by Phillip Vanwinkle
APRIL 13, 2018

Praying for Wisdom and Other Things

James has been called the “proverbs” of the New Testament. And just like proverbs, James deals with a variety of subjects. It does not deal mainly with any one particular subject but gives a lot of wisdom on different subjects.

 In the first part of James chapter 1, James talks about different trials that come, and if a Christian will endure, the endurance will work patience, and then once you become patient, you learn to be in want of nothing.

 Then he comes to vs 5 and he says

  If any of you lack wisdom, let him ask of God, that giveth to all [men] liberally, and upbraideth not; and it shall be given him.

 James 1:2 he says, count it all joy when you fall into different trials. To be honest, we might say, I don’t know if I have the wisdom to react like that. I don’t know if that is where I am right now. It may be that some of us might say, I don’t understand how that these trials and tribulations work patience.

 James says, if you want to know where that kind of wisdom comes from, it comes from God.  The word wisdom carries with it the ability to judge soundly. To be able to discern, facts about life, and judge accordingly. And yes, there is a difference between wisdom and knowledge.

 Knowledge is just knowing certain facts. Wisdom is knowing how to properly assess those facts, and judge matters accordingly.

Wisdom comes from a few different places, one place that wisdom comes from is study.

Spiritual wisdom begins with the study of God’s word.  If you want to know what the Bible says, you read it, to find out. According to this passage, wisdom comes from God. And we have been told to pray for wisdom.

 Now how does God give wisdom? This passage here doesn’t come right out and say it, but notice what the Proverbs writer says concerning wisdom:

 Trust in the LORD with all thine heart; and lean not unto thine own understanding.  In all thy ways acknowledge him, and he shall direct thy paths.  Be not wise in thine own eyes: fear the LORD, and depart from evil. (Prov. 3:5-7)

 Wisdom begins with putting our trust in God and doing what God tells us in His word. Wisdom begins by learning to put aside what I ‘think’ and living by what God has said.

 Again notice how Solomon pictures wisdom.

For wisdom [is] better than rubies; and all the things that may be desired are not to be compared to it.  I wisdom dwell with prudence, and find out knowledge of witty inventions.  The fear of the LORD [is] to hate evil: pride, and arrogancy, and the evil way, and the froward mouth, do I hate.  Counsel [is] mine, and sound wisdom: I [am] understanding; I have strength.  By me kings reign, and princes decree justice.  By me princes rule, and nobles, [even] all the judges of the earth.  I love them that love me; and those that seek me early shall find me. (Prov. 8:11-17)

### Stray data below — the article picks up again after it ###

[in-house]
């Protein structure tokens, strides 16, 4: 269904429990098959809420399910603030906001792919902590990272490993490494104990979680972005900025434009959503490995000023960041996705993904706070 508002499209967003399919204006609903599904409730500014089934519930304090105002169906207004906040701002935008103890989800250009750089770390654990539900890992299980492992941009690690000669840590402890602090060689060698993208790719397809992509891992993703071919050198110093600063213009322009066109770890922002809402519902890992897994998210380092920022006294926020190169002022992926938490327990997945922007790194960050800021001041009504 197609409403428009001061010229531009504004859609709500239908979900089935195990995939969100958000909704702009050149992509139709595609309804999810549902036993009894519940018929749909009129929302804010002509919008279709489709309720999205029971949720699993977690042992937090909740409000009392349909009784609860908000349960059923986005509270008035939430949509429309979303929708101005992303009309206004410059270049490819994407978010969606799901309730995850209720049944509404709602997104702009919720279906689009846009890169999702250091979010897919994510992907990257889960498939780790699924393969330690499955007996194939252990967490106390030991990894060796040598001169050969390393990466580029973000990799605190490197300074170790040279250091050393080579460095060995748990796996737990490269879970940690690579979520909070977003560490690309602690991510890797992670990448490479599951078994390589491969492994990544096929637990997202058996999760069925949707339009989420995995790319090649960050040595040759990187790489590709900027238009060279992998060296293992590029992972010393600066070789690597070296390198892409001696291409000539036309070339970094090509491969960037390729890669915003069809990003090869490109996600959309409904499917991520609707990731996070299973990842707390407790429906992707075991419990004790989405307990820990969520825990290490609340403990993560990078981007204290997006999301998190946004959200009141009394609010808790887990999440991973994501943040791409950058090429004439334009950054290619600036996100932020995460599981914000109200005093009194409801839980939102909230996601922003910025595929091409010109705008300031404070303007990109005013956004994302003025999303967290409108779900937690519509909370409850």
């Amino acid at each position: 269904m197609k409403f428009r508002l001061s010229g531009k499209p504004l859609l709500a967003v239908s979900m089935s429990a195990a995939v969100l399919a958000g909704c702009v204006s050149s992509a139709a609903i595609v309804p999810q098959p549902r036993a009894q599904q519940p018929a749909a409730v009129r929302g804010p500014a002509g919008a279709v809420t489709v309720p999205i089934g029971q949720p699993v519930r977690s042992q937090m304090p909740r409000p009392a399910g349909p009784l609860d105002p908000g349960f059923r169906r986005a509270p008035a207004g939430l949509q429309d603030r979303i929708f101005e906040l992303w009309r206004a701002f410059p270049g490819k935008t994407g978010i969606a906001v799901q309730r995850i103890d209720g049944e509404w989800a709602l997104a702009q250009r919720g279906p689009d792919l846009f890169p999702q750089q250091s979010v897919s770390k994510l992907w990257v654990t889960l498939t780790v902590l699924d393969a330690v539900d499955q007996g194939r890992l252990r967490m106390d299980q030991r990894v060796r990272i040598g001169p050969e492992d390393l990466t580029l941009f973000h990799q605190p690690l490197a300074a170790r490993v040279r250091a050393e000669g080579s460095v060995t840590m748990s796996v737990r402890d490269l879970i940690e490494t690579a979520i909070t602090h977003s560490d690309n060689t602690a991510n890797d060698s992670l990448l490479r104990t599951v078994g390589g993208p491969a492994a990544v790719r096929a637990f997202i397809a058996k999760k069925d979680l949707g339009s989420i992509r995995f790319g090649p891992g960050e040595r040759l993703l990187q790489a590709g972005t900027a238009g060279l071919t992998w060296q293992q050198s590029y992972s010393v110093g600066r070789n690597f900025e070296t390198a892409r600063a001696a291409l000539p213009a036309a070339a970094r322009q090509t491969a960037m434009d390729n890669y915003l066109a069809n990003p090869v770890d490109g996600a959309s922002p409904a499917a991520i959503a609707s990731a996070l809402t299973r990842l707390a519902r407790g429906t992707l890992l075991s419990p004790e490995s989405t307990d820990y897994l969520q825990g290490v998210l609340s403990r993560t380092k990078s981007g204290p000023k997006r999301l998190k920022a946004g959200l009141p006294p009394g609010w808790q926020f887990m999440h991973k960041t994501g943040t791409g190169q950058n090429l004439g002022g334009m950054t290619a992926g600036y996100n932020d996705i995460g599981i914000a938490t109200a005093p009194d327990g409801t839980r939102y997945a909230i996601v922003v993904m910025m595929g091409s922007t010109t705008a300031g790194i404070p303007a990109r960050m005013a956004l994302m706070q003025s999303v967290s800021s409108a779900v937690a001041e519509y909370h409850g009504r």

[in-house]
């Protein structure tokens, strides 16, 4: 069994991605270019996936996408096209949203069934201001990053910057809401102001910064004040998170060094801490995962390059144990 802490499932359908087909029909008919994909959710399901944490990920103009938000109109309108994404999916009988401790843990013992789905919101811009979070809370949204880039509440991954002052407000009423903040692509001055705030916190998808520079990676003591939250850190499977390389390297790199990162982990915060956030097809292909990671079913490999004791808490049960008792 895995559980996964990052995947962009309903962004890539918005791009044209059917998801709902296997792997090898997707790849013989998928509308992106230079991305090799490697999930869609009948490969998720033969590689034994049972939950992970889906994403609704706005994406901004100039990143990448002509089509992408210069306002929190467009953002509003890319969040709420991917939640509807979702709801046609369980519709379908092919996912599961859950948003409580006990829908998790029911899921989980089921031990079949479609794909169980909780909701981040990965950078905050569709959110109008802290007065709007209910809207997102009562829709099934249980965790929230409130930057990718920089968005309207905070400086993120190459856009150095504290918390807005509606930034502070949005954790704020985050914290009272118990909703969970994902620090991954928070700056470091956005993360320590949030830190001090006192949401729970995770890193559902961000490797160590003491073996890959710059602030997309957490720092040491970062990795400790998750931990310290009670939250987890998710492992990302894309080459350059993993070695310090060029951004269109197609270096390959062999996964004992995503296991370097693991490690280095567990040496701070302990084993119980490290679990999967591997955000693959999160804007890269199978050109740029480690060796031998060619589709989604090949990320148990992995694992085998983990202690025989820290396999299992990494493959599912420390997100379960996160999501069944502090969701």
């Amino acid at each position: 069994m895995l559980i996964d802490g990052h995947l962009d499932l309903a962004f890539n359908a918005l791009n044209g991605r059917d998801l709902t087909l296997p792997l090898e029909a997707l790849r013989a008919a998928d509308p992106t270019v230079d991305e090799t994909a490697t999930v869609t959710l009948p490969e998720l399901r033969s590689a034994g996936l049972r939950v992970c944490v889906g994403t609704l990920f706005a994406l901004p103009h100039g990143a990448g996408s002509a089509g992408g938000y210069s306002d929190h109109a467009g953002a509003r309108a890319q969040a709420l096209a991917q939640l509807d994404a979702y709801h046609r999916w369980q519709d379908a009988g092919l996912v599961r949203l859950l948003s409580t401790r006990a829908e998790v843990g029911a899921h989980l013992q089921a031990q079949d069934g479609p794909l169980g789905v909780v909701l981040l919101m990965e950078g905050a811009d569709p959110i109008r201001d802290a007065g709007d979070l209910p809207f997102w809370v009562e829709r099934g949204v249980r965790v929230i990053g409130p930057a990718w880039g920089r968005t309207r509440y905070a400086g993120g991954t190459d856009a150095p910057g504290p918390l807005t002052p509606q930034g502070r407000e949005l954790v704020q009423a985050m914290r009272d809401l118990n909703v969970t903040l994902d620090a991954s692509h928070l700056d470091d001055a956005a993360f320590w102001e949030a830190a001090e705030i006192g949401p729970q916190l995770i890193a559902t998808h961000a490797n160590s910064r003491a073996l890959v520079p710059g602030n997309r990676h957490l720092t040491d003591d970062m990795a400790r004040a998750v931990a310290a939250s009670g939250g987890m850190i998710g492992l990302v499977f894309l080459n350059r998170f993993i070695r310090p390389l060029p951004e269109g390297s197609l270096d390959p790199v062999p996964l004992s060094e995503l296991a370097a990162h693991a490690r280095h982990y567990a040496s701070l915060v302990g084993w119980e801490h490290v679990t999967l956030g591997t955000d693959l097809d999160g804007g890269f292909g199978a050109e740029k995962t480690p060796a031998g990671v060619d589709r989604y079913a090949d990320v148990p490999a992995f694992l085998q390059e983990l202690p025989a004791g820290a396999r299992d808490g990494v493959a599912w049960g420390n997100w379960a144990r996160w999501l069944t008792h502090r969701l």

Wisdom is personified here, and it states that when a person is truly seeking wisdom he can find it. James says one part of finding wisdom is to seek it from God or simply to ask it of God. But then the question is, does wisdom just drop on us from above? Not exactly.

 Recall that in Matthew chapter 6 the disciples asked Jesus to teach them to pray. One of the things he taught them to ask God for was bread!  

Give us this day our daily bread. (Mat 6:11) 

 Where then does our daily bread come from? It comes from God. It is a gift given by God, we are instructed to pray for bread, and it would be given by God.  In the same way, we are told to pray for wisdom, and that wisdom would come to us from God.

 So we must then ask, can I just sit in my house all day, not lift one finger to try to get that daily bread. And expect that God is just going to throw a loaf of bread down from heaven into my mouth? Of course not. Then how does it come? It comes from working and praying. (Mat. 6:11; 2 Thess. 3:10)

 My mother used to say, “we should pray from the working end of the shovel.” That is, we work as though everything depended upon us, yet we pray as though everything depended upon God. And by doing so, we are showing our faith in God’s providence, by doing what we can and trusting God to do what He will.


 How To Attain Wisdom

 What does a person do to find wisdom? First, he must pray for it, it is absolutely essential that we pray for wisdom. But that is not all we do.

 Along with prayer, we find that it is necessary for us to gather all the information about a certain thing that we can. If you do not have enough information about a certain problem, then you might reach wrong conclusions. So, find out what you can concerning the problem before making a final decision.

 Also, a person can ask godly friends who are wise. There are people who have gone through certain similar situations, and we would do well to ask their opinions about certain matters. When godly people see someone going through difficulties that they had experienced in the past, they are glad to reach out and give wise advice that they learned.

 These are just a few ways that wisdom may be attained. One thing is sure. It does a person no good, to sit in his recliner and say, “God I pray you give me wisdom about how to feed my family.” And yet never move out of the easy chair, to search the job sites, to pick up a phone, or to ask those who are wise in matters of finding work by which he can feed his family.


 The Liberally Giving God

 If any of you lack wisdom, let him ask of God, that giveth to all [men] liberally, and upbraideth not; and it shall be given him.

 Literally, this may be translated as: “let him ask of the Liberally giving God.” This is a brief description of the kind of God we serve. He gives liberally to us.  


The word “Liberally” here holds two different ideas.  The first is an ‘overflowing’  that is, he gives over-flowingly. He keeps giving and giving and giving. The second idea of the word liberally here is the idea that God gives without expecting something in return.